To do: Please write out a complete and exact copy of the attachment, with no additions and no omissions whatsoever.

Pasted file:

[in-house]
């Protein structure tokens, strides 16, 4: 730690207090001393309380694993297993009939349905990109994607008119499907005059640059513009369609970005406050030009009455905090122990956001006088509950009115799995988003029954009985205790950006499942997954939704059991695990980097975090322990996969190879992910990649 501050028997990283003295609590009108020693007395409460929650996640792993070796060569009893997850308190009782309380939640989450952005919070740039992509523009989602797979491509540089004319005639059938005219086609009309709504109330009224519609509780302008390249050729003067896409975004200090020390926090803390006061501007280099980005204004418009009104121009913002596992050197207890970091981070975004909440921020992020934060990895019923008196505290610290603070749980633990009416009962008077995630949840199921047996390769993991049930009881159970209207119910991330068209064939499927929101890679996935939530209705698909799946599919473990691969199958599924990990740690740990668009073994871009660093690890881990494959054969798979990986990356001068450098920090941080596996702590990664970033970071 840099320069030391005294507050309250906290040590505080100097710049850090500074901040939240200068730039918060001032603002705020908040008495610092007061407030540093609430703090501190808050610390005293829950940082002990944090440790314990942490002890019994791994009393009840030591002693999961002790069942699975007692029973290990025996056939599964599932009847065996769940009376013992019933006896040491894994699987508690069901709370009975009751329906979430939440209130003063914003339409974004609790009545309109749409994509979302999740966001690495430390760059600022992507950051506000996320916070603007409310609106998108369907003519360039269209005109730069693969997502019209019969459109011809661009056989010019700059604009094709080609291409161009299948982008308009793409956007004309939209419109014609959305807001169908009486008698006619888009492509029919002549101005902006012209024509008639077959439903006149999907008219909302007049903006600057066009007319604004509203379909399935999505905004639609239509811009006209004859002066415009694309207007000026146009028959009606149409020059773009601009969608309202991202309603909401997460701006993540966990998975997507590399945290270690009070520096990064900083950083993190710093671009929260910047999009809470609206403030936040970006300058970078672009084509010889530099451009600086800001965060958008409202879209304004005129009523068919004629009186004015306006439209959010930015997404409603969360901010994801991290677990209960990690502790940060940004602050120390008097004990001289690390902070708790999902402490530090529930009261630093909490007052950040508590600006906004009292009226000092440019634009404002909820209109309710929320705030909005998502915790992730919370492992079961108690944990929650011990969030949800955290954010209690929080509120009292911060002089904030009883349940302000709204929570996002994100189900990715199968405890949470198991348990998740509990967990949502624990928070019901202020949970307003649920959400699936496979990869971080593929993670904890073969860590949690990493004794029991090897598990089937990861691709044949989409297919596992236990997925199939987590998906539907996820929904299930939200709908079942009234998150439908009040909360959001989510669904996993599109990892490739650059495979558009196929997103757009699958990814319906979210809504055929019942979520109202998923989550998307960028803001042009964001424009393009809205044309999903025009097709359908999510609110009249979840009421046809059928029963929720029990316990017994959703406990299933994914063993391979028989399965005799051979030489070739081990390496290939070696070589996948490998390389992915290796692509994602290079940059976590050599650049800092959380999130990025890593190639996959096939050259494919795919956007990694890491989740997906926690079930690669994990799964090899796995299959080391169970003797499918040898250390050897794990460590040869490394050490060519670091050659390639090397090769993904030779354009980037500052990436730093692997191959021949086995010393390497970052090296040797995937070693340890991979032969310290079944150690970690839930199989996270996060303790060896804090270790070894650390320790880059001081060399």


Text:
[in-house]
């Protein structure tokens, strides 16, 4: 730690207090001393309380694993297993009939349905990109994607008119499907005059640059513009369609970005406050030009009455905090122990956001006088509950009115799995988003029954009985205790950006499942997954939704059991695990980097975090322990996969190879992910990649 501050028997990283003295609590009108020693007395409460929650996640792993070796060569009893997850308190009782309380939640989450952005919070740039992509523009989602797979491509540089004319005639059938005219086609009309709504109330009224519609509780302008390249050729003067896409975004200090020390926090803390006061501007280099980005204004418009009104121009913002596992050197207890970091981070975004909440921020992020934060990895019923008196505290610290603070749980633990009416009962008077995630949840199921047996390769993991049930009881159970209207119910991330068209064939499927929101890679996935939530209705698909799946599919473990691969199958599924990990740690740990668009073994871009660093690890881990494959054969798979990986990356001068450098920090941080596996702590990664970033970071 840099320069030391005294507050309250906290040590505080100097710049850090500074901040939240200068730039918060001032603002705020908040008495610092007061407030540093609430703090501190808050610390005293829950940082002990944090440790314990942490002890019994791994009393009840030591002693999961002790069942699975007692029973290990025996056939599964599932009847065996769940009376013992019933006896040491894994699987508690069901709370009975009751329906979430939440209130003063914003339409974004609790009545309109749409994509979302999740966001690495430390760059600022992507950051506000996320916070603007409310609106998108369907003519360039269209005109730069693969997502019209019969459109011809661009056989010019700059604009094709080609291409161009299948982008308009793409956007004309939209419109014609959305807001169908009486008698006619888009492509029919002549101005902006012209024509008639077959439903006149999907008219909302007049903006600057066009007319604004509203379909399935999505905004639609239509811009006209004859002066415009694309207007000026146009028959009606149409020059773009601009969608309202991202309603909401997460701006993540966990998975997507590399945290270690009070520096990064900083950083993190710093671009929260910047999009809470609206403030936040970006300058970078672009084509010889530099451009600086800001965060958008409202879209304004005129009523068919004629009186004015306006439209959010930015997404409603969360901010994801991290677990209960990690502790940060940004602050120390008097004990001289690390902070708790999902402490530090529930009261630093909490007052950040508590600006906004009292009226000092440019634009404002909820209109309710929320705030909005998502915790992730919370492992079961108690944990929650011990969030949800955290954010209690929080509120009292911060002089904030009883349940302000709204929570996002994100189900990715199968405890949470198991348990998740509990967990949502624990928070019901202020949970307003649920959400699936496979990869971080593929993670904890073969860590949690990493004794029991090897598990089937990861691709044949989409297919596992236990997925199939987590998906539907996820929904299930939200709908079942009234998150439908009040909360959001989510669904996993599109990892490739650059495979558009196929997103757009699958990814319906979210809504055929019942979520109202998923989550998307960028803001042009964001424009393009809205044309999903025009097709359908999510609110009249979840009421046809059928029963929720029990316990017994959703406990299933994914063993391979028989399965005799051979030489070739081990390496290939070696070589996948490998390389992915290796692509994602290079940059976590050599650049800092959380999130990025890593190639996959096939050259494919795919956007990694890491989740997906926690079930690669994990799964090899796995299959080391169970003797499918040898250390050897794990460590040869490394050490060519670091050659390639090397090769993904030779354009980037500052990436730093692997191959021949086995010393390497970052090296040797995937070693340890991979032969310290079944150690970690839930199989996270996060303790060896804090270790070894650390320790880059001081060399």